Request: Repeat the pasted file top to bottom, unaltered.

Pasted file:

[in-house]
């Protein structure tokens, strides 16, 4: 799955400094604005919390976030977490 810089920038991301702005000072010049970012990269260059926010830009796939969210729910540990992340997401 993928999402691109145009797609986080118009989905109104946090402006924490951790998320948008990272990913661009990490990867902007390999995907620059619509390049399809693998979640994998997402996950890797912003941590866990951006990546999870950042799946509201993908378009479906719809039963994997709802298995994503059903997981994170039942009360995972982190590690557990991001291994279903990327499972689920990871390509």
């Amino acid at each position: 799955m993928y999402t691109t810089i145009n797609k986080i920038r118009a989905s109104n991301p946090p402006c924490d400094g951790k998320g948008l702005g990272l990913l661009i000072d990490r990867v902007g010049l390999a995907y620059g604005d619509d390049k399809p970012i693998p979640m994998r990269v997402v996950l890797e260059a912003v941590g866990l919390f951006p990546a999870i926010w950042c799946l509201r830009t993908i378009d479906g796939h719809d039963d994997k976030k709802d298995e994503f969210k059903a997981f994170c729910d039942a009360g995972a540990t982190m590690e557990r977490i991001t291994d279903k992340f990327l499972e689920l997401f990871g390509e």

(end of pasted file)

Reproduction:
[in-house]
């Protein structure tokens, strides 16, 4: 799955400094604005919390976030977490 810089920038991301702005000072010049970012990269260059926010830009796939969210729910540990992340997401 993928999402691109145009797609986080118009989905109104946090402006924490951790998320948008990272990913661009990490990867902007390999995907620059619509390049399809693998979640994998997402996950890797912003941590866990951006990546999870950042799946509201993908378009479906719809039963994997709802298995994503059903997981994170039942009360995972982190590690557990991001291994279903990327499972689920990871390509």
């Amino acid at each position: 799955m993928y999402t691109t810089i145009n797609k986080i920038r118009a989905s109104n991301p946090p402006c924490d400094g951790k998320g948008l702005g990272l990913l661009i000072d990490r990867v902007g010049l390999a995907y620059g604005d619509d390049k399809p970012i693998p979640m994998r990269v997402v996950l890797e260059a912003v941590g866990l919390f951006p990546a999870i926010w950042c799946l509201r830009t993908i378009d479906g796939h719809d039963d994997k976030k709802d298995e994503f969210k059903a997981f994170c729910d039942a009360g995972a540990t982190m590690e557990r977490i991001t291994d279903k992340f990327l499972e689920l997401f990871g390509e």